The River Avon or Avon is located in central England, flowing generally southwestwards; it is a major left-bank tributary of the River Severn, of which it is the easternmost tributary system. It is also known as the Warwickshire Avon or Shakespeare's Avon, to distinguish it from several other rivers of the same name in the United Kingdom.
The Kennet and Avon Canal is a waterway in southern England with an overall length of 87 miles (140 km), made up of two lengths of navigable river linked by a canal. The name is commonly used to refer to the entire length of the navigation rather than solely to the central canal section. From Bristol to Bath the waterway follows the natural course of the River Avon before the canal links it to the River Kennet at Newbury, and from there to Reading on the River Thames. In all, the waterway incorporates 105 locks.
The Wilts & Berks Canal is a canal in the historic counties of Wiltshire and Berkshire, England, linking the Kennet and Avon Canal at Semington, near Melksham, to the River Thames at Abingdon. The North Wilts Canal merged with it to become a branch to the Thames and Severn Canal at Latton near Cricklade. Among professional trades boatmen, the canal was nicknamed the Ippey Cut, possibly short for Chippenham.
The Thames and Severn Canal is a canal in Gloucestershire in the south of England, which was completed in 1789. It was conceived as part of a canal route from Bristol to London. At its eastern end, it connects to the River Thames at Inglesham Lock near Lechlade, while at its western end, it connects to the Stroudwater Navigation at Wallbridge near Stroud, and thence to the River Severn. It has one short arm (branch), from Siddington to the town of Cirencester. It includes Sapperton Tunnel, which when built was the longest canal tunnel in Britain, and remains the fourth longest. There were always problems with water supply, as no reservoirs were built, while the summit section near the tunnel ran through porous limestone, and there were constant difficulties with leakage. Competition from the railways took much of the canal's traffic by the end of the 19th century, and most of the canal was abandoned in 1927, the remainder in 1941.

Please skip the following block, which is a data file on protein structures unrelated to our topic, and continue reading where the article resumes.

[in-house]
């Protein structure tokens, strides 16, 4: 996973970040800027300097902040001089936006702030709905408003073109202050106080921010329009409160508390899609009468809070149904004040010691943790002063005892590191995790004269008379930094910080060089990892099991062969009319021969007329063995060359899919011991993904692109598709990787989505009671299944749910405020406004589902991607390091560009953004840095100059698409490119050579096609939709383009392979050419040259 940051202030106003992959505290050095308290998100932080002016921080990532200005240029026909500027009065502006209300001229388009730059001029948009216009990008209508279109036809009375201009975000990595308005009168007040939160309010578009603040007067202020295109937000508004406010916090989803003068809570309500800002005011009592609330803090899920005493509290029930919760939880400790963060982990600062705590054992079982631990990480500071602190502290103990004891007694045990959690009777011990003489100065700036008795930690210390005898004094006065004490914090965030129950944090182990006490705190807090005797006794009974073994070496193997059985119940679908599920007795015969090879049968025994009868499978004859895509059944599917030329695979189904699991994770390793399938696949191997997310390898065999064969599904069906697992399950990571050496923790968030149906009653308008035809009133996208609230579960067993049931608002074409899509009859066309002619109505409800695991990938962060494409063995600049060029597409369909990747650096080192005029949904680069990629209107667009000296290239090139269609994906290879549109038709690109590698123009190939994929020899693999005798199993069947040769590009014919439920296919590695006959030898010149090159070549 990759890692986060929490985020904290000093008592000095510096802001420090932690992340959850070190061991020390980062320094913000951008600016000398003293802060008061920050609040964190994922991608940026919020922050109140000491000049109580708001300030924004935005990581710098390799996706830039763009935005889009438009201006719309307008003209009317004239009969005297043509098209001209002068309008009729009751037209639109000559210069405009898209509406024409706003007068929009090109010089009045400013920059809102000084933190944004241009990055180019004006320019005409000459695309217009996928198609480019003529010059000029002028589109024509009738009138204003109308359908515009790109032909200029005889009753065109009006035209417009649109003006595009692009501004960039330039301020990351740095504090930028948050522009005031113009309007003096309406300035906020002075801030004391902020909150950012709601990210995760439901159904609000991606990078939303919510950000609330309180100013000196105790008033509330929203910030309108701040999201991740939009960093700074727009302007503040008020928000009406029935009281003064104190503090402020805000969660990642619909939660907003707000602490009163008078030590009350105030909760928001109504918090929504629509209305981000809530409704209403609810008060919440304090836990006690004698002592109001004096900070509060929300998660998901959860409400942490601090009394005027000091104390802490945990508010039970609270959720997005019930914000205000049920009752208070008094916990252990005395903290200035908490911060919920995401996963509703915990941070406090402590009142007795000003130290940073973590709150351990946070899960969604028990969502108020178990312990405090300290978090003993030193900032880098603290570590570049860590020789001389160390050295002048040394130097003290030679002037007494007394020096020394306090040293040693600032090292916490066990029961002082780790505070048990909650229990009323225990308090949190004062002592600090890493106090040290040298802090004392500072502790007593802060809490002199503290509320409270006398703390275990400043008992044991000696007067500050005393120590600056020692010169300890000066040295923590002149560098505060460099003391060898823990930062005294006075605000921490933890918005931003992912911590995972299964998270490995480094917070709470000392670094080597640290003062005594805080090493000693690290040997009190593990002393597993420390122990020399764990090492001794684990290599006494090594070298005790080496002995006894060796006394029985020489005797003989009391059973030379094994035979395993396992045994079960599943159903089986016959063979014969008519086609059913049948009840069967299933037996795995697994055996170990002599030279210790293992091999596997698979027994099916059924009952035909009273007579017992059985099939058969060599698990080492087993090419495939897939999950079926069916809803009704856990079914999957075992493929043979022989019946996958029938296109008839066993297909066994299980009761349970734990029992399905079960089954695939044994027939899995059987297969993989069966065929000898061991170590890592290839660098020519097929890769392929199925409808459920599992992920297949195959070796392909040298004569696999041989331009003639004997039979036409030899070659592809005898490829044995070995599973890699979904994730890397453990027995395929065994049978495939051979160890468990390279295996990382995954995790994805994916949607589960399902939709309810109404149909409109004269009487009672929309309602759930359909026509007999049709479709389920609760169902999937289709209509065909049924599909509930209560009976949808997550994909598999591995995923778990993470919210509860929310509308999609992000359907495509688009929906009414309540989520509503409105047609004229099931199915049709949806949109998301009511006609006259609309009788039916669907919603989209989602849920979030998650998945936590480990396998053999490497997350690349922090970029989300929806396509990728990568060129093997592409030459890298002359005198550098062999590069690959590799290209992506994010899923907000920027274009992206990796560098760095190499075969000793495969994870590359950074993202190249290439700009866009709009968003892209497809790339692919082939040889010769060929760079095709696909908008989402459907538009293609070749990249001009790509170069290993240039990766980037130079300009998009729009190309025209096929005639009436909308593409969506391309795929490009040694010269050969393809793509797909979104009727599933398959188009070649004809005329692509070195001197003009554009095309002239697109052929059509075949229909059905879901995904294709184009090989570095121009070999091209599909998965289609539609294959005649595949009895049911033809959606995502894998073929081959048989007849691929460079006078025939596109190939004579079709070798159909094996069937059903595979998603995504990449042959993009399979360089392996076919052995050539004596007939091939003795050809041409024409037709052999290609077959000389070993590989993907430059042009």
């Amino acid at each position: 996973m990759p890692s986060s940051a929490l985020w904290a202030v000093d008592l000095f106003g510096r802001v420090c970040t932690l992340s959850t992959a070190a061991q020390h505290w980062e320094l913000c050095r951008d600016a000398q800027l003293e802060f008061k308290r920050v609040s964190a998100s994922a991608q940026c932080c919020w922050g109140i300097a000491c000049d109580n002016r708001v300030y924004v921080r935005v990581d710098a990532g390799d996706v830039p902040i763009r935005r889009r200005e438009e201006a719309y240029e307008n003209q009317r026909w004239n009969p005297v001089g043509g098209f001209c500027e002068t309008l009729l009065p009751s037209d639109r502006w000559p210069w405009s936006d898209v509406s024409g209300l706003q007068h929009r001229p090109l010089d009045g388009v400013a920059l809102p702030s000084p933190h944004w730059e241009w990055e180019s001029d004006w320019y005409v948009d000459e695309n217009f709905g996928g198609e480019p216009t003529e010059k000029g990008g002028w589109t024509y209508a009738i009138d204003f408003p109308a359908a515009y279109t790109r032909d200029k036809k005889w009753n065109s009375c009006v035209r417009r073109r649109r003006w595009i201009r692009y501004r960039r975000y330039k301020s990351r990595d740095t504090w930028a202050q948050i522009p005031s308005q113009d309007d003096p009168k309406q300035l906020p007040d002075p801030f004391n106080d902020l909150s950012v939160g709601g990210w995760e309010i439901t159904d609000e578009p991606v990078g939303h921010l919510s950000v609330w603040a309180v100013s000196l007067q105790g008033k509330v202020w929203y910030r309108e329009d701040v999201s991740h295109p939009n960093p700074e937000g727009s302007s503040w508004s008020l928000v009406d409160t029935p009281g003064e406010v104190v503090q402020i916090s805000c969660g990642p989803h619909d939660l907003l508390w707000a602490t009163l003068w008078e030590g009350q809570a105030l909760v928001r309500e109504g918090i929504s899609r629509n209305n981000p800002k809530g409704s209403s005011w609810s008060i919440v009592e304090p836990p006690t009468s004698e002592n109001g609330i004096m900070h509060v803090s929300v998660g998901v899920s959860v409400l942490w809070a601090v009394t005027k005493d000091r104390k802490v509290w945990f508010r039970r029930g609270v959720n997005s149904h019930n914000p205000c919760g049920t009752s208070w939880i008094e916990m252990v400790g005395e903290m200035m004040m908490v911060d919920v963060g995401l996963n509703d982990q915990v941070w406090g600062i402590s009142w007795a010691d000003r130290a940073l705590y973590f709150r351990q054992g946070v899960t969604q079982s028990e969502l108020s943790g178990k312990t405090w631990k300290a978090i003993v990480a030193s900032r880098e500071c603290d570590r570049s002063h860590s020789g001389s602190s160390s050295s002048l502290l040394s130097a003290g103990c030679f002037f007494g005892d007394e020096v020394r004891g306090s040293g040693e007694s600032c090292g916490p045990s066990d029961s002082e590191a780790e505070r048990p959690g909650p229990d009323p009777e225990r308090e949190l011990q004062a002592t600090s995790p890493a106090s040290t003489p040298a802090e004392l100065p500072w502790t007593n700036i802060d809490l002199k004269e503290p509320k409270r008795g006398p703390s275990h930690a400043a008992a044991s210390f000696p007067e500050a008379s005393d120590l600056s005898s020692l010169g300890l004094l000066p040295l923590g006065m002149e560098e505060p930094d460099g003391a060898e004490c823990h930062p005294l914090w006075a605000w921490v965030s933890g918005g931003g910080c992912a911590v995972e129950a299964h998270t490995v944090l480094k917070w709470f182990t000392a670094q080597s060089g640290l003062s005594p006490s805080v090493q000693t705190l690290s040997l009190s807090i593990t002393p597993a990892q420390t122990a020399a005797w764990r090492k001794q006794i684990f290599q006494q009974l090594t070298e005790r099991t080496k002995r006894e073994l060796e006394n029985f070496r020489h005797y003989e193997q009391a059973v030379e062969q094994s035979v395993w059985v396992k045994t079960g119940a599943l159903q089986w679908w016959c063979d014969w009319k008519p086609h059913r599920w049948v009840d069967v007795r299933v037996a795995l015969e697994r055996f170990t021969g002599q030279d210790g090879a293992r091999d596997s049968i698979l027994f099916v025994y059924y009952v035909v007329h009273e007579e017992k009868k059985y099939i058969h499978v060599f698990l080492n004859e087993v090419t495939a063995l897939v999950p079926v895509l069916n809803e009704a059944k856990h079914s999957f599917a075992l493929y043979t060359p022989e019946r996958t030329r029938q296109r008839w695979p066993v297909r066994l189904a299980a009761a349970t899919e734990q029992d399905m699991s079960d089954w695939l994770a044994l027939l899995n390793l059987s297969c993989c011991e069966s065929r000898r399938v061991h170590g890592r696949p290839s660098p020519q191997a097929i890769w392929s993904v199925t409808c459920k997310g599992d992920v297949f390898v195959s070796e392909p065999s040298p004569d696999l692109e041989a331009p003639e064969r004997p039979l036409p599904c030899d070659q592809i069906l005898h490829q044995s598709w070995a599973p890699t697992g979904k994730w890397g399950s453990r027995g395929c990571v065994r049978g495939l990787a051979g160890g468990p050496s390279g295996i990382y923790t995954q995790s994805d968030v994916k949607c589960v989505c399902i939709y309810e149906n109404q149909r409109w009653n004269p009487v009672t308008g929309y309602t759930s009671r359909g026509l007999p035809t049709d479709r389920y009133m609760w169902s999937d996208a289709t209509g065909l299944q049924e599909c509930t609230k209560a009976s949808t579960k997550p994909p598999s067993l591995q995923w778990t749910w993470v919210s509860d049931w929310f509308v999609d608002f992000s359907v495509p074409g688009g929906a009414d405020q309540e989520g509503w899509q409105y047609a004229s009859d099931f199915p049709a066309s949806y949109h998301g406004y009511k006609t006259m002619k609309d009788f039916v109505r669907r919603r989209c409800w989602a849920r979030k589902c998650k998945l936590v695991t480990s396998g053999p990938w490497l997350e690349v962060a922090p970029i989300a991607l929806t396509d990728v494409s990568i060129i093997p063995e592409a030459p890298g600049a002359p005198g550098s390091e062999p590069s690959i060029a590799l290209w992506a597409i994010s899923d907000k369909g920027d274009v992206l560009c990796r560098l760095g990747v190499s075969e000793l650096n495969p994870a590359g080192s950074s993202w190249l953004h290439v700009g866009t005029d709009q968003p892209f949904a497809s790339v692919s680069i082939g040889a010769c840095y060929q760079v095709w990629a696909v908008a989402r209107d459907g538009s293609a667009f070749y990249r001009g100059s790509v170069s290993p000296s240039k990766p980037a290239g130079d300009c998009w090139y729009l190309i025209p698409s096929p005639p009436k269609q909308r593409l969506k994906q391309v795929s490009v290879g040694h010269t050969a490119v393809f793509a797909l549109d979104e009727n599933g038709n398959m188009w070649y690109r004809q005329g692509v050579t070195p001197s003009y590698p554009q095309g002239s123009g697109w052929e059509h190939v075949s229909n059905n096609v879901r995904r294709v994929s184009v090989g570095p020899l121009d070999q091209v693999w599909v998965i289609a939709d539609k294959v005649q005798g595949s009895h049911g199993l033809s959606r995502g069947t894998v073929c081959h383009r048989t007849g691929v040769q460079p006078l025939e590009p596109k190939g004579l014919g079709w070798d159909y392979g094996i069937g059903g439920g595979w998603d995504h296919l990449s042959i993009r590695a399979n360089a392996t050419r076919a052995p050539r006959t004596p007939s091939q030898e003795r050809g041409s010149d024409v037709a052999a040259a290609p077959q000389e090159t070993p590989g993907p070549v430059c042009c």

The British canal system of water transport played a vital role in the United Kingdom's Industrial Revolution at a time when roads were only just emerging from the medieval mud and long trains of packhorses were the only means of "mass" transit by road of raw materials and finished products. The UK was the first country to develop a nationwide canal network.
The Ashton Canal is a canal in Greater Manchester, England.
The canals of the United Kingdom are a major part of the network of inland waterways in the United Kingdom. They have a colourful history, from use for irrigation and transport, through becoming the focus of the Industrial Revolution, to today's role of recreational boating. Despite a period of abandonment, today the canal system in the United Kingdom is again in increasing use, with abandoned and derelict canals being reopened, and the construction of some new routes. Most canals in England and Wales are maintained by the Canal & River Trust, previously British Waterways, but a minority of canals are privately owned.